Basalt, Unveiling Fluid-filled Fractures, Inducing Sediment Intra-void Transport, Ephemerally:Examples from Katla 1918

Owen, Jacqueline and Shea, Thomas and Tuffen, Hugh (2019) Basalt, Unveiling Fluid-filled Fractures, Inducing Sediment Intra-void Transport, Ephemerally:Examples from Katla 1918. Journal of Volcanology and Geothermal Research, 369. pp. 121-144. ISSN 0377-0273

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This article documents textures within basaltic Katla 1918 pyroclasts, where particle-filled fractures and bubbles have been observed. These features are analogous to tuffisite veins; particle-filled fractures which represent the preserved remains of transient degassing pathways in shallow conduits. Such fractures have long been considered restricted to high viscosity silicic melts. However, through BSE images and compositional maps, we have identified similar tuffisite-like features in crystal-poor basalt pyroclasts from the 1918 CE subglacial eruption of Katla, Iceland (K1918). Clast textures record transient mobility of juvenile/lithic particles, melt droplets and gas through magmatic fractures and connected vesicles. Key evidence includes (1) the presence of variably sintered fine-ash particles within variably healed fractures and vesicles (present in >80% of clasts analysed), (2) compositional maps that reveal the presence of foreign particles within preserved and healed permeable pathways, and (3) lower vesicularities immediately surrounding ‘fracture’ walls, suggestive of diffusive volatile loss into a permeable network. The 1918 CE eruption of Katla occurred under a thick glacier, however the ice was quickly breached, owing partly to the explosive nature of the eruption. We propose that the formation and preservation of these transient permeable networks have been facilitated by rapid decompression of a relatively volatile-rich magma, in a confined subglacial environment, with combined magmatic and phreatomagmatic fragmentation, followed by rapid quenching by meltwater. Tuffisite veins in rhyolite demonstrate repeated fracture-healing cycles, which drive incremental release of overpressured gas and help to defuse explosive eruptions. Interestingly, the permeable network at Katla failed to defuse the 1918 CE eruption, which involved a particularly violent subglacial eruptive phase. It is unclear whether this demonstrates an inability of mafic tuffisite-like features to efficiently degas magma (perhaps owing to the especially transient nature of permeable pathways in low viscosity magmas) or an ability to enhance fragmentation by providing infiltration pathways for external water. The latter scenario may explain the rapid melting of the overlying glacier as the large surface area-to-volume ratio of fractured magma would allow rapid heat transfer. Nevertheless, we document a previously unrecognised texture in basaltic magmas. It is intriguing why it has not, to the best of our knowledge, been documented elsewhere. Have these permeable pathways been overlooked in the past (e.g. mistaken for bad sample preparation or not noticed without high magnification BSE images) and are in fact a widespread phenomenon in subglacial (and other?) basalts; or do our samples in fact represent a rarely preserved texture? Either way, they offer a new insight into the degassing and fragmentation of subglacial basalt.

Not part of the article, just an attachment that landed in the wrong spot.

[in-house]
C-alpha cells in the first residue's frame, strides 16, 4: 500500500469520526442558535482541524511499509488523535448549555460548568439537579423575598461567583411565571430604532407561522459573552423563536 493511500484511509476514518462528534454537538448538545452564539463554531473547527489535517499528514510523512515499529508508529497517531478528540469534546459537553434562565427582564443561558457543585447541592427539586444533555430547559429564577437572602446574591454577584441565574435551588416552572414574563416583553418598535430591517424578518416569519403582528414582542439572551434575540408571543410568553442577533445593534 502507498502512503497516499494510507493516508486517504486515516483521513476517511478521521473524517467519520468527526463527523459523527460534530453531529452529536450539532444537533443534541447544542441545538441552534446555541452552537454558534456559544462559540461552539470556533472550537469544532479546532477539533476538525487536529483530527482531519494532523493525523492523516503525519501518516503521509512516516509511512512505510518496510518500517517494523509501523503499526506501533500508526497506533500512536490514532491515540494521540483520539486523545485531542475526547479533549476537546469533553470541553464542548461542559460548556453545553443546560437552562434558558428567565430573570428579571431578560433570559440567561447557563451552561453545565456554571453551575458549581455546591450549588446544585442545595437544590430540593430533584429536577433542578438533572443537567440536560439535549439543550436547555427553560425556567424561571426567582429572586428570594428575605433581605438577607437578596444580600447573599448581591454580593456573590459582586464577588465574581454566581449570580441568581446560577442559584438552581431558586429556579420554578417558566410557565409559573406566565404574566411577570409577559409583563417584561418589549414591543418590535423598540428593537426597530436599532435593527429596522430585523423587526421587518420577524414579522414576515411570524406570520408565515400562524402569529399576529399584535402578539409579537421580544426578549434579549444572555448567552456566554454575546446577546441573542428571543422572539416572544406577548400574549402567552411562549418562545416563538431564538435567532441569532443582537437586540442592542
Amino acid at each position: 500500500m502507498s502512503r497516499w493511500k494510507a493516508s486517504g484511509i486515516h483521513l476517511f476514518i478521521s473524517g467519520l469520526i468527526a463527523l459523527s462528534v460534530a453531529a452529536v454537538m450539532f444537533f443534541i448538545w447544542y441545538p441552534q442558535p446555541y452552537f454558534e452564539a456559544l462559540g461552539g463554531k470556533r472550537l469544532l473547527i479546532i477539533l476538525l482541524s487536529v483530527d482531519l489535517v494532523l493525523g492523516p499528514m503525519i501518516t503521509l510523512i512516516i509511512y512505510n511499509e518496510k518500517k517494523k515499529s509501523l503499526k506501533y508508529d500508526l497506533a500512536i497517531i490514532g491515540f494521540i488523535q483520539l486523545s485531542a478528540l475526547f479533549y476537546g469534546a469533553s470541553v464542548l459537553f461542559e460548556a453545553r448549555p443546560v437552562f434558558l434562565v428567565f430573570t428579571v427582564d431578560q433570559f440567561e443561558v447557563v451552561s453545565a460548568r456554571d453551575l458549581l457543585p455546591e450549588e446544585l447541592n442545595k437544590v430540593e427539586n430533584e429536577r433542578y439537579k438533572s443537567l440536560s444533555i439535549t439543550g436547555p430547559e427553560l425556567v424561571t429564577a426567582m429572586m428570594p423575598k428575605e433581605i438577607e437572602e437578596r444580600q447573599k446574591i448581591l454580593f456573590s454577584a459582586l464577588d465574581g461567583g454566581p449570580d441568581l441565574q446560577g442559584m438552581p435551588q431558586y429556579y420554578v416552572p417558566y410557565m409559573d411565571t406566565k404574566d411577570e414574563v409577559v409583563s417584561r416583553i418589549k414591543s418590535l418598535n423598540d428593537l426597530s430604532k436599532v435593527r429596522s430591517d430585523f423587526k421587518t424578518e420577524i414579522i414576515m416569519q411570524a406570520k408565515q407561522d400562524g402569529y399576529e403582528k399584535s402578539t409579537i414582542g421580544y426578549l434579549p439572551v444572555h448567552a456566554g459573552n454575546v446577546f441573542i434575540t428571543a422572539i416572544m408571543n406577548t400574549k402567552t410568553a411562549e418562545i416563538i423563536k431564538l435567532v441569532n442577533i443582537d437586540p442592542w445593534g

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Journal Article
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Journal of Volcanology and Geothermal Research
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This is the author’s version of a work that was accepted for publication in Journal of Volcanology and Geothermal Research. Changes resulting from the publishing process, such as peer review, editing, corrections, structural formatting, and other quality control mechanisms may not be reflected in this document. Changes may have been made to this work since it was submitted for publication. A definitive version was subsequently published in Journal of Volcanology and Geothermal Research, 369, 2019 DOI: 10.1016/j.jvolgeores.2018.11.002
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22 Jun 2019 08:52
Last Modified:
18 Sep 2020 04:40